The Puskás Award brings together all the biggest stars to bask in their own high-fashion, trendy haircuts and celebrity. Handed out during the FIFA Awards, it has gained cult status causing the Twittersphere to come alive with cynicism. Still, people continue to tune in, reporters apply for accreditation weeks in advance and the cycle continues from one year to the next, despite it being car crash television.

Does Mo Salah really care that Gary from Northumberland, among thousands of others, picked his goal over Cristiano Ronaldo’s or Giorgian De Arrascaeta’s? Probably not. In fact, he’d probably agree with me; that the goal that won him the 2018 edition — against Everton in the Merseyside derby — wasn’t even the best he netted that year.

On many levels, the Puskás award gets it so very wrong. It’s regularly the big stars who win out, meaning the playing field is far from even from the get-go. The voting system gives the most marketable player a better chance of winning. Think back to the 2014 award, given to James Rodriguez for his wonder goal at the World Cup. Up against Robin van Persie and Stephanie Roche, the soon-to-be Real Madrid marquee signing won handily.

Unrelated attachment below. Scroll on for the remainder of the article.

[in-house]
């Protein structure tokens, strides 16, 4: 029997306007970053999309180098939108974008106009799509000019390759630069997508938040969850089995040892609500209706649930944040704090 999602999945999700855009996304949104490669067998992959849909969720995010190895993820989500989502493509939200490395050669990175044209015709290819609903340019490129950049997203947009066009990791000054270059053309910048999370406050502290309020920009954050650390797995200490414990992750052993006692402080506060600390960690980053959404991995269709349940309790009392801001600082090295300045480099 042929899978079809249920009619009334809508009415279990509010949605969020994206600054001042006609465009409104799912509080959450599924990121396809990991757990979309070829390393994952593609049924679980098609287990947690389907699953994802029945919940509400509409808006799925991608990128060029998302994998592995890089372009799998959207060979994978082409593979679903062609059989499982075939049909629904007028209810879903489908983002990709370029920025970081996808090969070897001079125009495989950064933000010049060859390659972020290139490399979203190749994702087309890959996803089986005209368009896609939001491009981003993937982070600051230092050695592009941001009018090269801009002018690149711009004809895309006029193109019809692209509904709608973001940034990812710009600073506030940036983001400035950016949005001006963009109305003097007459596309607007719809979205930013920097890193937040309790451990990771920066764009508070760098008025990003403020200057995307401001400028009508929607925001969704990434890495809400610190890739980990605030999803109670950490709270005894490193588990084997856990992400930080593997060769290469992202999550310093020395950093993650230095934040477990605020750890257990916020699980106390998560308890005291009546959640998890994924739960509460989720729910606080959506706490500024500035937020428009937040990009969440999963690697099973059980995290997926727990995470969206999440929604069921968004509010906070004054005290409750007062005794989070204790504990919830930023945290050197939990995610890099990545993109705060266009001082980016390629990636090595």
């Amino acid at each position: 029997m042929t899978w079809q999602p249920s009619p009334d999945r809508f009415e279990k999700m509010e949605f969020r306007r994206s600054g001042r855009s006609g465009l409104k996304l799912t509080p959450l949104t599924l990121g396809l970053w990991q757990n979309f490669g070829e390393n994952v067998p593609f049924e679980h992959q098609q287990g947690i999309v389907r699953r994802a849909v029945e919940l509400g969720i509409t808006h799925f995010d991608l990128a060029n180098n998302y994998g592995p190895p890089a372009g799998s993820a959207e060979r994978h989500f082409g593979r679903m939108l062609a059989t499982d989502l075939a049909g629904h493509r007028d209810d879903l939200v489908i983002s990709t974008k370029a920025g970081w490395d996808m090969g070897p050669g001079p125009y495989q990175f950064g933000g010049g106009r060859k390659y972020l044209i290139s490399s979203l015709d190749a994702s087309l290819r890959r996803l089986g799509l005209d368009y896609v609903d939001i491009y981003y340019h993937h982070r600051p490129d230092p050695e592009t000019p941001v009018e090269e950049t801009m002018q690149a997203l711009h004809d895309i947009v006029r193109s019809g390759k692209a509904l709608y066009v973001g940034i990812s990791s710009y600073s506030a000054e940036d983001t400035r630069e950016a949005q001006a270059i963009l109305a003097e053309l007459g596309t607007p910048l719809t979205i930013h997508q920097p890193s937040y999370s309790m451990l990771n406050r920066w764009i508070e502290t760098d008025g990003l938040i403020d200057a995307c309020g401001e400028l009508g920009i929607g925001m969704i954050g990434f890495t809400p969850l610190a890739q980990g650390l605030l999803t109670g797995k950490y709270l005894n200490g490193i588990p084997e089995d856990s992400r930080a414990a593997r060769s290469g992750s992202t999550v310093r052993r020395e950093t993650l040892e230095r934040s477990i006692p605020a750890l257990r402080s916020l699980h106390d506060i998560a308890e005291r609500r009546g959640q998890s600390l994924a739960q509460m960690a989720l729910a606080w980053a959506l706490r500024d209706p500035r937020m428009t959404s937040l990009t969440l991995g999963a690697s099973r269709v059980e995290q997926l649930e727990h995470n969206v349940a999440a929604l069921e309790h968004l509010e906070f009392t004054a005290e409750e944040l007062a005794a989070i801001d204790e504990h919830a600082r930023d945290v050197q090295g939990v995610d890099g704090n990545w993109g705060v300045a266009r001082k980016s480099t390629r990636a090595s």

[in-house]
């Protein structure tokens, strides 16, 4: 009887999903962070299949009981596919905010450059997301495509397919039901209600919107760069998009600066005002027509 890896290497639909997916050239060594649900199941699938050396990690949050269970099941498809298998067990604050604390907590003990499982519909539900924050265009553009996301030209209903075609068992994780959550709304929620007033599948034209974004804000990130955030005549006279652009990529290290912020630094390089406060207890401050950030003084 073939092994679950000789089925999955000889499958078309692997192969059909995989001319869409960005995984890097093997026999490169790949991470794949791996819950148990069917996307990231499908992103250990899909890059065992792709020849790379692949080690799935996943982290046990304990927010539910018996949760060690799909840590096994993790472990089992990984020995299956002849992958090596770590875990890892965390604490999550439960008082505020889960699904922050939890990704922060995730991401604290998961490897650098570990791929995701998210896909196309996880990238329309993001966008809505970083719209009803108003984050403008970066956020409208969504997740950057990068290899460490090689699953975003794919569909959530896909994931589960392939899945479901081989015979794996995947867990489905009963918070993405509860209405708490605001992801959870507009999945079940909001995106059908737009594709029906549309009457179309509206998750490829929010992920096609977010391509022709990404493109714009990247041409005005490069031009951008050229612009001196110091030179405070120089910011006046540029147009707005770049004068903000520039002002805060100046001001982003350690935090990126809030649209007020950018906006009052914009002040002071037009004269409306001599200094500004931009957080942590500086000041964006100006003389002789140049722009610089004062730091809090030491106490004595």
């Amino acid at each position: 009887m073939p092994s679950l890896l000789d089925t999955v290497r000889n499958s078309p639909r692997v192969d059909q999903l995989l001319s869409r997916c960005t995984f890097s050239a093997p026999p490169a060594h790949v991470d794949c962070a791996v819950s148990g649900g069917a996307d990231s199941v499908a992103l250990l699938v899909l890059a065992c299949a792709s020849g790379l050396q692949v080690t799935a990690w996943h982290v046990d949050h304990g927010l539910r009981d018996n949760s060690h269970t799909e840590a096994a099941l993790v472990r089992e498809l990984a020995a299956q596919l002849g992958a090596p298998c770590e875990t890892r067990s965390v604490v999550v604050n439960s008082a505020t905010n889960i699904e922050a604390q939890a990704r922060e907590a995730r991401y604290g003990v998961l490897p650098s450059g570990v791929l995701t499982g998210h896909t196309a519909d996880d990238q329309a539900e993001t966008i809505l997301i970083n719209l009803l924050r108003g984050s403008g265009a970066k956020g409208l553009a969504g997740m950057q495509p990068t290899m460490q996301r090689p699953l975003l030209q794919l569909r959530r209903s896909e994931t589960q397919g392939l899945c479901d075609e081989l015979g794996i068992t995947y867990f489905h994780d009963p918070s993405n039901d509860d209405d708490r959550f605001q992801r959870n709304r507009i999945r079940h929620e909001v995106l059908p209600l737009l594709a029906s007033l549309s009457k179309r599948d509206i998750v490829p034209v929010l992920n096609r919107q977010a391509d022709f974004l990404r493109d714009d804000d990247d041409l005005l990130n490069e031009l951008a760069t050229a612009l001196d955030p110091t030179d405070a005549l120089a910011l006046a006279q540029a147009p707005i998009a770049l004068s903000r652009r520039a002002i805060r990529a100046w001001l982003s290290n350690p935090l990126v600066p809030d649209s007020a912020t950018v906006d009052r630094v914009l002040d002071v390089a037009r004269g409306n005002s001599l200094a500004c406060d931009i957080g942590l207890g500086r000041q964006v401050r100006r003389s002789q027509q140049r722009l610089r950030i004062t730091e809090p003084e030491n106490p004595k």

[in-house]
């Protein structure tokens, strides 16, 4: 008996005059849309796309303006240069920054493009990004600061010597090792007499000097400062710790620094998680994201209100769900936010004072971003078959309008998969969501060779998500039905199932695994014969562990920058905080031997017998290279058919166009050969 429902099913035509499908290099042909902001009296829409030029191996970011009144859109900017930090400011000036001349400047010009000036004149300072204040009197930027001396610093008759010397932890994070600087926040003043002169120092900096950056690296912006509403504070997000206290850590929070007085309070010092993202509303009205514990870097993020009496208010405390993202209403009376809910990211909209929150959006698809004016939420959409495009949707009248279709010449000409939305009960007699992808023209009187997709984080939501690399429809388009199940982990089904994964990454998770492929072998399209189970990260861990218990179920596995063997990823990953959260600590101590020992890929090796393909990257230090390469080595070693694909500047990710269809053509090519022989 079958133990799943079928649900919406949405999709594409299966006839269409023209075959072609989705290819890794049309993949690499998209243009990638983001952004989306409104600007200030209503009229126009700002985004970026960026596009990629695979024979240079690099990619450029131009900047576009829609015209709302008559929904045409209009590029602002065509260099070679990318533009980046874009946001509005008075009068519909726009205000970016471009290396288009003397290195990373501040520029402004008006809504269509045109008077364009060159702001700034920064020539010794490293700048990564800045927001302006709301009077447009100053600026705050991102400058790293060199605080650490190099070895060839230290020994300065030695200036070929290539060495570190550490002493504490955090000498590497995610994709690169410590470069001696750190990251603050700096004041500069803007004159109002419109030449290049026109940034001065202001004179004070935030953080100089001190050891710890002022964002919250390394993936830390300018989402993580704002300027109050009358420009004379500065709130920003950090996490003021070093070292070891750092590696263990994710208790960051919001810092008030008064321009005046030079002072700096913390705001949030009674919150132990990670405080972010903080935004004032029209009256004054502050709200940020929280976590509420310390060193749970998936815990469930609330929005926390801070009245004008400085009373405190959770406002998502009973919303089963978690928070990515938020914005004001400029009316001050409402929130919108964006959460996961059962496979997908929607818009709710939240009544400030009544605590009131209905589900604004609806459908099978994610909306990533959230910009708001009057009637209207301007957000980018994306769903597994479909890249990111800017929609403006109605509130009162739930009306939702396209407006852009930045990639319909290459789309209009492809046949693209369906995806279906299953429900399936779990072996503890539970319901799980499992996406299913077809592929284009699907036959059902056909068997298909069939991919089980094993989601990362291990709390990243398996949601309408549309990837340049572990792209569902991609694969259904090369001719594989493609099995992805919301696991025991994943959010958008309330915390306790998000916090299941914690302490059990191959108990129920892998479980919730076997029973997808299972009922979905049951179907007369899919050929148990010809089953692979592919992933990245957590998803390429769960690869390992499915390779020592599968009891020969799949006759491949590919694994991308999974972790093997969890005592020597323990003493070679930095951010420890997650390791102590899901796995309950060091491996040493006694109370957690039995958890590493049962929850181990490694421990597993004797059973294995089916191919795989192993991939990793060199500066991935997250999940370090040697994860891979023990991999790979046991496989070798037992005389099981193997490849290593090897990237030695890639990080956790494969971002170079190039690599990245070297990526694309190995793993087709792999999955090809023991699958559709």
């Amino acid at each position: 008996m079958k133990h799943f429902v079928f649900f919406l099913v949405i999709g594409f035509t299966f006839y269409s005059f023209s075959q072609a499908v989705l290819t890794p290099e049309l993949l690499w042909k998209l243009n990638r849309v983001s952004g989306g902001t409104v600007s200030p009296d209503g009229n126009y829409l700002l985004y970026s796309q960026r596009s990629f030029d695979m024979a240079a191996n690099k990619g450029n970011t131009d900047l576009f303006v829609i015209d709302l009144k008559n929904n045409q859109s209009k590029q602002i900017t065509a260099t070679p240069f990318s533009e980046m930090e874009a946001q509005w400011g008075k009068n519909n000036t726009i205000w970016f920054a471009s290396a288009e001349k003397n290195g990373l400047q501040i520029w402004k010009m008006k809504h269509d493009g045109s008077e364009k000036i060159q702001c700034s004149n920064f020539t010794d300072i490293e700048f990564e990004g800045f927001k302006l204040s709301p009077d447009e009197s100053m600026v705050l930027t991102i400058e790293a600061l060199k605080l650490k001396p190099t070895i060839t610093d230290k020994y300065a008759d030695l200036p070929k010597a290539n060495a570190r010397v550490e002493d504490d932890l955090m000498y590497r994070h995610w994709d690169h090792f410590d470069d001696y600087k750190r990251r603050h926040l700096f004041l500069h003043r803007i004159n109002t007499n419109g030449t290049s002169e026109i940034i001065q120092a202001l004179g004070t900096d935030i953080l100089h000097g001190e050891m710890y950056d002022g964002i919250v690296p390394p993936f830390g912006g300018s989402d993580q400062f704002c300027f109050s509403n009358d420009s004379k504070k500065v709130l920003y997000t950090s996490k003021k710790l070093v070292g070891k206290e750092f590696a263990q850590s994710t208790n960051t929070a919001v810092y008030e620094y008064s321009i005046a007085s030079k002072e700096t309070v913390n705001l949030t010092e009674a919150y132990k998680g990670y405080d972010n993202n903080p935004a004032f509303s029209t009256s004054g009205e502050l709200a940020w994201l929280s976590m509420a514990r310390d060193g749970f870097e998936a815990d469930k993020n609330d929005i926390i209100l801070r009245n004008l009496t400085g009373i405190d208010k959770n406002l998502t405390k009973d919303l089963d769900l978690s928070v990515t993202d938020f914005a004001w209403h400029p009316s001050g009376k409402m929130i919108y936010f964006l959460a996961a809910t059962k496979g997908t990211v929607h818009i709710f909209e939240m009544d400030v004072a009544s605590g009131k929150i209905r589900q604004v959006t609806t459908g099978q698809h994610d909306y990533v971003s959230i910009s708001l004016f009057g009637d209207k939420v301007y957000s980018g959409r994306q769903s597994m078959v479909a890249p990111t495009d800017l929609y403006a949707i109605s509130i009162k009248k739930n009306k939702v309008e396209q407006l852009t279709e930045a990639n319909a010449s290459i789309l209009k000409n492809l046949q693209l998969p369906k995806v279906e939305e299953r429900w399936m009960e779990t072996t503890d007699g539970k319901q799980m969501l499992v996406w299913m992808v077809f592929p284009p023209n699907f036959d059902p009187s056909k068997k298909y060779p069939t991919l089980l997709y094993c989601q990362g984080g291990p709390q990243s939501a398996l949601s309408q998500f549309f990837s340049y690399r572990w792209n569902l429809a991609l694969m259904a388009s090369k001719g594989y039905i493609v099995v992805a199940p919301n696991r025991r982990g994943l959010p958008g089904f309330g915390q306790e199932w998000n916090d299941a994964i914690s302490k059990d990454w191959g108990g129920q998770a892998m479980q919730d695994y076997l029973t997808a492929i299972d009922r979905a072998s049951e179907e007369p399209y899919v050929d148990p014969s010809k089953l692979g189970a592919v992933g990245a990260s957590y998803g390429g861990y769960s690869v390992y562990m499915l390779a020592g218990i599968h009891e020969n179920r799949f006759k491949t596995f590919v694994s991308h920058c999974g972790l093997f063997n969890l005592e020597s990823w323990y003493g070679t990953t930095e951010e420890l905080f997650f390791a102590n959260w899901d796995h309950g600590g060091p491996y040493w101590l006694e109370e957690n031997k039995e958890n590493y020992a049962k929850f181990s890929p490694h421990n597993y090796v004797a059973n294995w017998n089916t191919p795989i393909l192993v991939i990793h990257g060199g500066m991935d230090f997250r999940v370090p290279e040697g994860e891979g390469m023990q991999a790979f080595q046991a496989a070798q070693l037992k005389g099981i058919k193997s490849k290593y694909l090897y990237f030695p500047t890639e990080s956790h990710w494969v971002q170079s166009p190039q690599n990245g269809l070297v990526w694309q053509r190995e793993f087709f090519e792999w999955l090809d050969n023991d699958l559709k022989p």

Van Persie’s strike was a special goal, too, but Roche’s strike was a remarkable piece of dexterity, skill and accuracy that managed to catapult the women’s game to an all-new level. It was the best goal of the lot. Her nominated goal, for Peamount United in the Irish Women’s National League, captured a large chunk of the votes, but it’s easy to see how the massive difference in the grandiosity of the surroundings played a part in swaying many voters – indeed, that’s even considering the award isn’t supposed to take “championship, gender or nationality” into account. The number of people who likely voted for James's strike because he did it at the World Cup feeds into the frankly warped notion peddled by Irish broadcaster Ivan Yates at the time that Roche's inclusion was “sham amateurism.”

Simply put, the Puskás award, under the umbrella of the FIFA Awards, is an excuse to bring all the most well-known and best-liked players together in one room to boost FIFA’s image. Instead of building to an unforgettable crescendo to celebrate the purity of great goals, it gets lost in its own fanfare and pomp. Despite the fact it has built a cult following of admirers, it’s hard to view it as anything other than a misguided attempt at handing out more awards.

We all love watching compilations of the best goals, but let’s leave that part of the game for lazy Saturday morning YouTube binges and late-night pub lock-in debates. It’s easy to see why people tune in to watch the Puskás award: it’s light-hearted easy-watch entertainment, and it has become a cult element of the modern game that fixates millions. However, if we continue to package, market and sell every aspect of the game and settle everything with the hollow handing-out of an award such as the Puskás gong, the spirit of debate that is so important to football will inevitably get lost in it all.